A Life Worth Living Is A Life Worth Recording
‘Cowboy’ Joe Schroeder


The Early Years – ROOTS


We have had a wonderful, wonderful childhood.  My childhood was full of all sorts of little episodes,  happy ones, interesting ones, sad ones, and overall a wonderful sense of ‘being’, of ‘life’, of floating. It is worth recording, at least some of it. Not just the childhood but life, the whole journey through this life so far, as a little document of a life in the 20th Century. Just in case my grandchildren will be as interested in “the olden times” as I have always been. That is my reason for making this journal, to record a happy memory.

I remember when I was a child, and later in my teens, listening for ever fascinated to stories from older people. And when they were in their 50s or 60s it seemed all so long, long ago when I was in my teens etc. And now I am nearly 57, in fact when this is finally finished I might be in my early 60s myself, it is time to write some of the life and experiences down.

I was born in 1926, how far, far away that sounds even to me, and yet a lot of happenings are in my mind as if they had only happened yesterday

My parents were born in 1889 and 1893 which is the last Century and some of the tales will be of their telling.

My Grandparents were born in the 1860’s and that seems incredible, that I remember things which happened to people born that long ago.  At least some of the things they told, and some of the things I did with them.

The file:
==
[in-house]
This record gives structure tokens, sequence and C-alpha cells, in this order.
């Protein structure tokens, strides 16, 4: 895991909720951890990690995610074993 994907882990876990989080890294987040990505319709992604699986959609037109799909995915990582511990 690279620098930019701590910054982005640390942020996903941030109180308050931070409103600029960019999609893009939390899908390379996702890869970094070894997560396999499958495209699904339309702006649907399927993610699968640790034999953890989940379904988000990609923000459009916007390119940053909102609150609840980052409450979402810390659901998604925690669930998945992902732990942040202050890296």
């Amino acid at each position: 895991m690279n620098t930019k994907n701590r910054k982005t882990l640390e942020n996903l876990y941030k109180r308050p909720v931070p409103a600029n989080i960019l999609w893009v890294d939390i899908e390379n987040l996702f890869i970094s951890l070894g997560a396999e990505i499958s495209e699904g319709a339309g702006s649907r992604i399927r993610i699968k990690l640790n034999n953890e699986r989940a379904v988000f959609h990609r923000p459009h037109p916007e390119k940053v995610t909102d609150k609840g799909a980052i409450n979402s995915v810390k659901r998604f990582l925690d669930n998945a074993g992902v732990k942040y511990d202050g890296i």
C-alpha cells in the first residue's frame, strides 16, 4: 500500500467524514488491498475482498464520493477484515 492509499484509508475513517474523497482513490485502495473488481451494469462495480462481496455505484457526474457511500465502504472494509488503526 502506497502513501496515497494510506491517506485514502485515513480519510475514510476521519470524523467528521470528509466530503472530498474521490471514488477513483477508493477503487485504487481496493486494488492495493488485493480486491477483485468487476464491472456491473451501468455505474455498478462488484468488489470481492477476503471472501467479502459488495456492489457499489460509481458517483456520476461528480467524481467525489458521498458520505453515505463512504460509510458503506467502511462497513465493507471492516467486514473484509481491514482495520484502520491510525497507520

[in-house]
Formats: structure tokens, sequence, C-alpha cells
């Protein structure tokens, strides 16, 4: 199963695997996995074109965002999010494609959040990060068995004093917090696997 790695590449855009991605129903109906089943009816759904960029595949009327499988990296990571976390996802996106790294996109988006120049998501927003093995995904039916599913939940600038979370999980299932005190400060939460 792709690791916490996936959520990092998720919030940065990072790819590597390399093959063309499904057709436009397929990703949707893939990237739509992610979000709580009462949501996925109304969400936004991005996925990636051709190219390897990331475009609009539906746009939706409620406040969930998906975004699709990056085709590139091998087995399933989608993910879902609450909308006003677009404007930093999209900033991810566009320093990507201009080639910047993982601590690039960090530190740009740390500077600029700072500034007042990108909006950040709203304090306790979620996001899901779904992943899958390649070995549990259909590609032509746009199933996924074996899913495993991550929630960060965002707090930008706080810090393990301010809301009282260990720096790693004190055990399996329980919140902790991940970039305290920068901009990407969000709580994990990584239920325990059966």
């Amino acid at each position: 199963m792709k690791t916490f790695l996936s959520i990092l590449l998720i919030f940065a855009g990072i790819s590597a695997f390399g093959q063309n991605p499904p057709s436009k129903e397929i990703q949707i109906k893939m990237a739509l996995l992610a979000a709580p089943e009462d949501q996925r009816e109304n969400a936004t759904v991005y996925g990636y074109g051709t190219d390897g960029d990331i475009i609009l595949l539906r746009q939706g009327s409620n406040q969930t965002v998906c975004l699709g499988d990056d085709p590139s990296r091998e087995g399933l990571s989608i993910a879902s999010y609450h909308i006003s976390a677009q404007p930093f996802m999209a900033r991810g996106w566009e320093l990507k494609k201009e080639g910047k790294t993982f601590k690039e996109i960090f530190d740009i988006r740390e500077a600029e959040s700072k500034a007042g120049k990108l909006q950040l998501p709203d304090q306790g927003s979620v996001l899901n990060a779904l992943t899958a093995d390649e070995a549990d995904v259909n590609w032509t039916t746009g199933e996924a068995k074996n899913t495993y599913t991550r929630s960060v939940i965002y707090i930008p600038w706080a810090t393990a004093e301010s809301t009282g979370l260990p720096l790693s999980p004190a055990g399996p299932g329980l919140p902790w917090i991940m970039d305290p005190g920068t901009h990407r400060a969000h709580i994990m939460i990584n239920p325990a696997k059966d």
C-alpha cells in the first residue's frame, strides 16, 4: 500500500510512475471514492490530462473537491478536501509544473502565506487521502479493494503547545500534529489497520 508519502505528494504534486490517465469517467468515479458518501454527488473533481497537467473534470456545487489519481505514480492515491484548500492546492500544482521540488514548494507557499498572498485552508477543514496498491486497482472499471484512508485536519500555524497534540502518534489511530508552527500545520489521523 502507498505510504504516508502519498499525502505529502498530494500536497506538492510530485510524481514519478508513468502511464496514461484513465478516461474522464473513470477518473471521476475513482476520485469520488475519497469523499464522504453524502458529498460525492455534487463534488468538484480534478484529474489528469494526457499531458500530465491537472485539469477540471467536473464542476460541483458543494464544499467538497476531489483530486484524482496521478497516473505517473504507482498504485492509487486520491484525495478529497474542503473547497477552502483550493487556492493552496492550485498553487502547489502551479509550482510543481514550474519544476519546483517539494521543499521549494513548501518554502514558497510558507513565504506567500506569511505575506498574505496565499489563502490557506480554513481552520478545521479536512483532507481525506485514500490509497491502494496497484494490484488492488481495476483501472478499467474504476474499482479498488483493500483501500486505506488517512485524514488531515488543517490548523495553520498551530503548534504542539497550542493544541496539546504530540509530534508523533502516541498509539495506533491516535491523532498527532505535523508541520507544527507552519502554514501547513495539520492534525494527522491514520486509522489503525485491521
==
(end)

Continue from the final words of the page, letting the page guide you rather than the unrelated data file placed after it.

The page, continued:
At least three Wars lie between those lives. The 1870/71, the so-called First World War 1914/18, and the so-called Great War 1939/45 in my own lifetime . And in between and at the same time lots and lots of other great and small wars. My wish would be that, when these words are read by my great-grandchildren that ‘War’ is as strange a word for them as Space travel is to us now. That would be wonderful.


It was in the 1880s when a budding young Engineer married his lass. In this case it was in East Fresia in North Germany, in a little Coastal Hamlet called Carolinensiel. The young, very dashing, good looking Oltmann Kruse took the very beautiful daughter of the village, a neighbour child, called Hischeline Haschenburger as his bride.

Their future then lies in the town of Wilhelmshaven. There they spent nearly all their married life and became the proud parents of seven children, five girls and two boys.  Grandfather or ‘Opa’ was the Engineer in charge of the ‘Suedcentrale’ the South Power station of the Marine Werft which was one of the largest Shipbuilding Yards in the old Germany.

The Kaiser had made this little place in 1869, consisting of a few small Townships, Heppens, Band, Ruestringen, into his town, in fact it became William’s Harbour i.e. Wilhelmshaven on the 17th of June 1869, for Emperor Wilhelm the First.  His son, Wilhelm the second, made it then into an important naval base.

The post which Opa held was quite something, very respectable and with great responsibility. They lived in the great house by the Centrale which was the due for this great Engineer. My sister Paula remembers very ,very  happy times spent roaming in  this big house , playing with cousins and the younger end of Oma and Opa’s children. It must have been wonderful. I was too small to remember any of this. By the time my memory starts the Grandparents are already living in a little flat in the town and Granddad is retired. Anyway, there are these seven children and my own mother, Marie, (or Mietze), is the second eldest daughter of this happy couple.